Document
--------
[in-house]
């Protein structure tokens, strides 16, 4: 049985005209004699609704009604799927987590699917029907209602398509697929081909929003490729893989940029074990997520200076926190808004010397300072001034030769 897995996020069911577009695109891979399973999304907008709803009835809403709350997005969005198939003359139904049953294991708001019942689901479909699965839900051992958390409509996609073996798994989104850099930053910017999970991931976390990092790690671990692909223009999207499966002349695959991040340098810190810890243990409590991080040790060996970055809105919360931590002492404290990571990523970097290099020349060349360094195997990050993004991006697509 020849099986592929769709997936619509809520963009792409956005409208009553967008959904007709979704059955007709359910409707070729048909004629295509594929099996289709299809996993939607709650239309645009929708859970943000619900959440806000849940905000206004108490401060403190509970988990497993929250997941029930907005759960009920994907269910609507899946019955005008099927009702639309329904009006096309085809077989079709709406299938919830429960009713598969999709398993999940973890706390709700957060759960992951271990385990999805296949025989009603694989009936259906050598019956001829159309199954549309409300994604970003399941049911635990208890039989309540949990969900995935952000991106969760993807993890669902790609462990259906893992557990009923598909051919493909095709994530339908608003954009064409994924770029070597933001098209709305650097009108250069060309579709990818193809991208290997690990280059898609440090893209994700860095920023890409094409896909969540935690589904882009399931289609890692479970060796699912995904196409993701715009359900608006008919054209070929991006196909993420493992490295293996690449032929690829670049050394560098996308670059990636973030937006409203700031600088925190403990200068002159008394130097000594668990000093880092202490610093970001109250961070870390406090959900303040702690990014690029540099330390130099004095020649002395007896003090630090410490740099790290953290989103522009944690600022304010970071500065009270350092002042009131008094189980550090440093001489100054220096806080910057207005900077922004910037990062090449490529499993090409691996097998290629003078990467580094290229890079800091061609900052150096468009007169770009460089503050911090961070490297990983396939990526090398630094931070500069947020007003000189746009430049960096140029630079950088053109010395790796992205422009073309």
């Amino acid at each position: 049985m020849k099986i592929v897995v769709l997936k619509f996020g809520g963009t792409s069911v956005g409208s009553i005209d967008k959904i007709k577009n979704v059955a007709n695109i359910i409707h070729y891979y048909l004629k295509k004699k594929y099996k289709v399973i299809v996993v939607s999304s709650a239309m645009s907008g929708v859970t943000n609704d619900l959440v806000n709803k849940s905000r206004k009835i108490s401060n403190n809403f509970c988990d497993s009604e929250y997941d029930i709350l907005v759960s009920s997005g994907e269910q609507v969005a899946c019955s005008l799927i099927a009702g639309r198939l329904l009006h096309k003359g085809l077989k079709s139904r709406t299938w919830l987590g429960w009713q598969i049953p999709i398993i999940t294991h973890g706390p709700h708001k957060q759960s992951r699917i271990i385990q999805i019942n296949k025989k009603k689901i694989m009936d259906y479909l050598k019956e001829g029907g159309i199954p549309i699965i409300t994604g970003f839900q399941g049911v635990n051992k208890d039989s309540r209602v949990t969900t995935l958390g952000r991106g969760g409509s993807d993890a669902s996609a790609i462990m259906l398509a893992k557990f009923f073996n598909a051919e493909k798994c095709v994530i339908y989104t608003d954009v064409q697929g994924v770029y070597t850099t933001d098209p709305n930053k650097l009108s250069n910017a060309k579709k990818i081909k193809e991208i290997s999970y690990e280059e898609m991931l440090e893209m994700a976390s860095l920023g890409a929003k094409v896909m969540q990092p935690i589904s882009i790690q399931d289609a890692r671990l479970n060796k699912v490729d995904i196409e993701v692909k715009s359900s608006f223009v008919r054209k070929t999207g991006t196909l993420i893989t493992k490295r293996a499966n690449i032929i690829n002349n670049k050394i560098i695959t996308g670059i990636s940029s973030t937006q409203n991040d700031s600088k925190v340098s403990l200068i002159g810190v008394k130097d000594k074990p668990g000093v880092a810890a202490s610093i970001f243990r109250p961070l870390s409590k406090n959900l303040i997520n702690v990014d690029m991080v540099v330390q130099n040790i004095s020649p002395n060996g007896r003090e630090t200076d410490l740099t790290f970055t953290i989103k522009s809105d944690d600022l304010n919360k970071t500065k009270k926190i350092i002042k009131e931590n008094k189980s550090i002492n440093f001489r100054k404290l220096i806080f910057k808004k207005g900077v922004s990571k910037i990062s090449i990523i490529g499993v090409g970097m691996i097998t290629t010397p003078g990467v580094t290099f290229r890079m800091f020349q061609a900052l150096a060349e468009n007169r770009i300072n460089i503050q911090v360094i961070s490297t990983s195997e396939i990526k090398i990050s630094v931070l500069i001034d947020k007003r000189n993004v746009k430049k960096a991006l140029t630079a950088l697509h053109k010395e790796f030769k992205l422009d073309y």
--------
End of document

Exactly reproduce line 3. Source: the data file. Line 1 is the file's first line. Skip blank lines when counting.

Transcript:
């Amino acid at each position: 049985m020849k099986i592929v897995v769709l997936k619509f996020g809520g963009t792409s069911v956005g409208s009553i005209d967008k959904i007709k577009n979704v059955a007709n695109i359910i409707h070729y891979y048909l004629k295509k004699k594929y099996k289709v399973i299809v996993v939607s999304s709650a239309m645009s907008g929708v859970t943000n609704d619900l959440v806000n709803k849940s905000r206004k009835i108490s401060n403190n809403f509970c988990d497993s009604e929250y997941d029930i709350l907005v759960s009920s997005g994907e269910q609507v969005a899946c019955s005008l799927i099927a009702g639309r198939l329904l009006h096309k003359g085809l077989k079709s139904r709406t299938w919830l987590g429960w009713q598969i049953p999709i398993i999940t294991h973890g706390p709700h708001k957060q759960s992951r699917i271990i385990q999805i019942n296949k025989k009603k689901i694989m009936d259906y479909l050598k019956e001829g029907g159309i199954p549309i699965i409300t994604g970003f839900q399941g049911v635990n051992k208890d039989s309540r209602v949990t969900t995935l958390g952000r991106g969760g409509s993807d993890a669902s996609a790609i462990m259906l398509a893992k557990f009923f073996n598909a051919e493909k798994c095709v994530i339908y989104t608003d954009v064409q697929g994924v770029y070597t850099t933001d098209p709305n930053k650097l009108s250069n910017a060309k579709k990818i081909k193809e991208i290997s999970y690990e280059e898609m991931l440090e893209m994700a976390s860095l920023g890409a929003k094409v896909m969540q990092p935690i589904s882009i790690q399931d289609a890692r671990l479970n060796k699912v490729d995904i196409e993701v692909k715009s359900s608006f223009v008919r054209k070929t999207g991006t196909l993420i893989t493992k490295r293996a499966n690449i032929i690829n002349n670049k050394i560098i695959t996308g670059i990636s940029s973030t937006q409203n991040d700031s600088k925190v340098s403990l200068i002159g810190v008394k130097d000594k074990p668990g000093v880092a810890a202490s610093i970001f243990r109250p961070l870390s409590k406090n959900l303040i997520n702690v990014d690029m991080v540099v330390q130099n040790i004095s020649p002395n060996g007896r003090e630090t200076d410490l740099t790290f970055t953290i989103k522009s809105d944690d600022l304010n919360k970071t500065k009270k926190i350092i002042k009131e931590n008094k189980s550090i002492n440093f001489r100054k404290l220096i806080f910057k808004k207005g900077v922004s990571k910037i990062s090449i990523i490529g499993v090409g970097m691996i097998t290629t010397p003078g990467v580094t290099f290229r890079m800091f020349q061609a900052l150096a060349e468009n007169r770009i300072n460089i503050q911090v360094i961070s490297t990983s195997e396939i990526k090398i990050s630094v931070l500069i001034d947020k007003r000189n993004v746009k430049k960096a991006l140029t630079a950088l697509h053109k010395e790796f030769k992205l422009d073309y």